FRANKFURT (Reuters) - Police raided six Deutsche Bank offices in and around Frankfurt on Thursday over money laundering allegations linked to the “Panama Papers”, the public prosecutor’s office in Germany’s financial capital said.
Investigators are looking into the activities of two unnamed Deutsche Bank employees alleged to have helped clients set up offshore firms to launder money, the prosecutor’s office said. It focuses on the years 2013 through to 2018, a spokeswoman for the prosecutor’s office said.
Around 170 police officers, prosecutors and tax inspectors searched the offices where written and electronic business documents were seized.
“Of course, we will cooperate closely with the public prosecutor’s office in Frankfurt, as it is in our interest as well to clarify the facts,” Deutsche Bank said, adding it believed it had already provided all the relevant information related to the “Panama Papers”.
The news comes as Deutsche Bank tries to repair its tattered reputation after three years of losses and a drumbeat of financial and regulatory scandals.
Christian Sewing was appointed as chief executive in April to help the bank to rebuild. He trimmed U.S. operations and reshuffled the management board but revenue has continued to slip.
Deutsche Bank shares were down more than 2 percent by 1409 GMT and have lost almost half their value this year.
The investigation was triggered after investigators reviewed so-called “Offshore-Leaks” and “Panama Papers”, the prosecutor said.
The “Panama Papers”, which consist of millions of documents from Panamanian law firm Mossack Fonseca, were leaked to the media in April 2016.
The prosecutors said they are looking at whether Deutsche Bank may have assisted clients to set up offshore companies in tax havens so that funds transferred to accounts at Deutsche Bank could skirt anti-money laundering safeguards.
In 2016 alone, over 900 customers were served by a Deutsche Bank subsidiary registered on the British Virgin Islands, generating a volume of 311 million euros, the prosecutors said.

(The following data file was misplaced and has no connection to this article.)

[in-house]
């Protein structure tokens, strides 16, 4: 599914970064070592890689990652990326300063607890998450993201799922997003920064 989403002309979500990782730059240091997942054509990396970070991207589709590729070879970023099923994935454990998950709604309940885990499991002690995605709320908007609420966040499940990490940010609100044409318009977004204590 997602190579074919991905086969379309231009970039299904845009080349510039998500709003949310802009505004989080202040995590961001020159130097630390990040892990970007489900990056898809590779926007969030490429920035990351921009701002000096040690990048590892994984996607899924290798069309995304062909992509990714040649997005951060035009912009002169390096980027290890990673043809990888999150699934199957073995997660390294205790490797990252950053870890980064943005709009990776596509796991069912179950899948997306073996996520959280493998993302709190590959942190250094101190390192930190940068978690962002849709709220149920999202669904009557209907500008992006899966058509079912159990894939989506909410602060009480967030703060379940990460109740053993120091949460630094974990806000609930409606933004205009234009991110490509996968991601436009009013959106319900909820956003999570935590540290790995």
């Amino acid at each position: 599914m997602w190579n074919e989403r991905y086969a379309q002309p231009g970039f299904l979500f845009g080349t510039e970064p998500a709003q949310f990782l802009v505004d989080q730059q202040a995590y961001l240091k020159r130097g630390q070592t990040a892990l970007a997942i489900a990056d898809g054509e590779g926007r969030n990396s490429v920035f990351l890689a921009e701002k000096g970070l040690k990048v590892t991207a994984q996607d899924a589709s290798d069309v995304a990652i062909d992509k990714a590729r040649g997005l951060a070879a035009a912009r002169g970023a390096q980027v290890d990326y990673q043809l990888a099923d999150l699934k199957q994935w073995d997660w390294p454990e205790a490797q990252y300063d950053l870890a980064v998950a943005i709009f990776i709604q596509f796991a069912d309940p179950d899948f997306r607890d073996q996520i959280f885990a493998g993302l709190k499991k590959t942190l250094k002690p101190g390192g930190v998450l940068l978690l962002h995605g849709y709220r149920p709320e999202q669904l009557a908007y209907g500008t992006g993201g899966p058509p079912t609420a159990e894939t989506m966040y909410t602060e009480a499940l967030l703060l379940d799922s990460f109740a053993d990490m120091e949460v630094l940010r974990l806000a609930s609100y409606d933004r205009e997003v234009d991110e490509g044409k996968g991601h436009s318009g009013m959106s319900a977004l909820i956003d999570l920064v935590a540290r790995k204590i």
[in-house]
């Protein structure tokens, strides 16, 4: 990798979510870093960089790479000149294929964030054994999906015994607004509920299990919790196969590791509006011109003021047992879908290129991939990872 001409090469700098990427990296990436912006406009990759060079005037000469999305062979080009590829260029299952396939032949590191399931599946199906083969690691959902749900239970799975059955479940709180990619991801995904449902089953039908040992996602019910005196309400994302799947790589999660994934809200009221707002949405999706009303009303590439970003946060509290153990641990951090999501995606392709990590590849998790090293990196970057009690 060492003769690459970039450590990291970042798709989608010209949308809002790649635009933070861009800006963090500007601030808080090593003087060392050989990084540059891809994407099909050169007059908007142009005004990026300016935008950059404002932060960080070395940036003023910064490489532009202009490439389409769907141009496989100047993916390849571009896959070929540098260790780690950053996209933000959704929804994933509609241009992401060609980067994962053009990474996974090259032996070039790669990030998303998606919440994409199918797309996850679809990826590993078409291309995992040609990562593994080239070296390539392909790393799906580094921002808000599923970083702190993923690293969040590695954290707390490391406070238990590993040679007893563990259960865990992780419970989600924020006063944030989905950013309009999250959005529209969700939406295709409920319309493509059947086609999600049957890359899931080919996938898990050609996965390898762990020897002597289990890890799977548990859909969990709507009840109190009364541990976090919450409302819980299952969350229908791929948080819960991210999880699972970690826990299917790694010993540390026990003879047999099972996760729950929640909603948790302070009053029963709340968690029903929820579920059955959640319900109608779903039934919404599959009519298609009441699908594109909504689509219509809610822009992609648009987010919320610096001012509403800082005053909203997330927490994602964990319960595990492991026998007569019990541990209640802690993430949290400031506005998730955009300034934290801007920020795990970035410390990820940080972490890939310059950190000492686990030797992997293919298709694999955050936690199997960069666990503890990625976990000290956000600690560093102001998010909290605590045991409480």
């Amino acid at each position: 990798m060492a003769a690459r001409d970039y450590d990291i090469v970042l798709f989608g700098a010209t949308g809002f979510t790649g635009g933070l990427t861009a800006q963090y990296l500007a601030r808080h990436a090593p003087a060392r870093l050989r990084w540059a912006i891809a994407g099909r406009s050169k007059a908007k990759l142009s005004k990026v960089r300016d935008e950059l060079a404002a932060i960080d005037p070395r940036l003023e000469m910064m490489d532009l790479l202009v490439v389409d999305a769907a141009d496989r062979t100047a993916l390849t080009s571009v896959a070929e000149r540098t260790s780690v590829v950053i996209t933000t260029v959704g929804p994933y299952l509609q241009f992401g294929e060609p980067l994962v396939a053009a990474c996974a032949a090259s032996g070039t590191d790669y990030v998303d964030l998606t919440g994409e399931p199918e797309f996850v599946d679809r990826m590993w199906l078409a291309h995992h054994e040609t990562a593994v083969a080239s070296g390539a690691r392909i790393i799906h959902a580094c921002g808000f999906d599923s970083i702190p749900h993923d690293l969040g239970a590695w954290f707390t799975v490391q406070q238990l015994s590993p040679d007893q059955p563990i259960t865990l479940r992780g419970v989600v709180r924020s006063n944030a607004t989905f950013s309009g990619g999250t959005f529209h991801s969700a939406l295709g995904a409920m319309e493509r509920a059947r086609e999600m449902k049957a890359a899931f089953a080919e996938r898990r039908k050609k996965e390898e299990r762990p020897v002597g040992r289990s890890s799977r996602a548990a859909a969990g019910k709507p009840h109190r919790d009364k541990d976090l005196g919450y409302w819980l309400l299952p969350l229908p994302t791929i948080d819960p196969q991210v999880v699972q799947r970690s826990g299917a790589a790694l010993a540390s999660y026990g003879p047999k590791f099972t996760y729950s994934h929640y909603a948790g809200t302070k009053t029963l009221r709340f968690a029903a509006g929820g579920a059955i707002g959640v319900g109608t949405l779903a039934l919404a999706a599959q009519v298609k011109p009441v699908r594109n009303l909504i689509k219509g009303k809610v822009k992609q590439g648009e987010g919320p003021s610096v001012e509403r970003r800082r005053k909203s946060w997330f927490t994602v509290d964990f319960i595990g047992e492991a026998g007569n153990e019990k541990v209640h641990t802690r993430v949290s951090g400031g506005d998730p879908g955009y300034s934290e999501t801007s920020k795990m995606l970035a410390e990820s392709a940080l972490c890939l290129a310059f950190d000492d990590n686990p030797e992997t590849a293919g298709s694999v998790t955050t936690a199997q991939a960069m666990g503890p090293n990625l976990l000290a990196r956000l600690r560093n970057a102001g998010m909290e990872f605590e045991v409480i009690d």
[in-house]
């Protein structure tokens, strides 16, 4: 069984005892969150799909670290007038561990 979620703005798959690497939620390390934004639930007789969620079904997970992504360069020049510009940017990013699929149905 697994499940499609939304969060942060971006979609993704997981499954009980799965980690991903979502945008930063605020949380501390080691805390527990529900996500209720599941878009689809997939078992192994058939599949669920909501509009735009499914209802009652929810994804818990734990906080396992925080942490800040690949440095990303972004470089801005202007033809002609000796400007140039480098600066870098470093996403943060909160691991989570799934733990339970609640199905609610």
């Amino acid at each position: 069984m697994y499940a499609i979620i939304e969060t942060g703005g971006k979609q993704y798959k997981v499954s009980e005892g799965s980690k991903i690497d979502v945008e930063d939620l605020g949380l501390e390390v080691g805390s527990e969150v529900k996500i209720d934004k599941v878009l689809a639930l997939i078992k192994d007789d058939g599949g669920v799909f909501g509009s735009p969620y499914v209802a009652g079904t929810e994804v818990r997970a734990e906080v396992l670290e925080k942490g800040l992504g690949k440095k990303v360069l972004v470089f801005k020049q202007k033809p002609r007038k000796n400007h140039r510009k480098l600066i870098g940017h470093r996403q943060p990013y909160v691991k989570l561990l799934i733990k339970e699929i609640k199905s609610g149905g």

They also said Deutsche Bank employees are alleged to have breached their duties by neglecting to report money laundering suspicions about clients and offshore companies involved in tax evasion schemes.
Prosecutors began the investigation in August.
It is separate from another money laundering scandal surrounding Danske Bank, where Deutsche Bank is involved.
Danske is under investigation for suspicious payments totaling 200 billion euros from 2007 onwards and a source with direct knowledge of the case has told Reuters Deutsche Bank helped to process the bulk of the payments. A Deutsche Bank executive director has said the lender played only a secondary role as a so-called correspondent bank to Danske Bank, limiting what it needed to know about the people behind the transactions.
Weaknesses in Deutsche Bank’s controls that aim to prevent money laundering have caught the attention of regulators on both sides of the Atlantic. The bank has publicly said that it agreed it needed to improve its processes to properly identify clients.
In September, Germany’s financial watchdog - BaFin - ordered Deutsche Bank to do more to prevent money laundering and “terrorist financing,” and appointed KPMG as third party to assess progress.
In August, Reuters reported that Deutsche Bank had uncovered further shortcomings in its ability to fully identify clients and the source of their wealth.
Last year, Deutsche Bank was fined nearly $700 million for allowing money laundering through artificial trades between Moscow, London and New York. An investigation by the U.S. Department of Justice is still ongoing.
“It is the sum of incidents that give cause for serious concern,” said Lisa Paus, a member of the German Bundestag. “Something seems to be basically wrong in the compliance and anti-money laundering area of the bank.”
Deutsche Bank has been under pressure after annual losses, and it agreed to pay a $7.2 billion settlement with U.S. authorities last year over its sale of toxic mortgage securities in the run-up to the 2008 financial crisis.
Editing by Jane Merriman and Keith Weir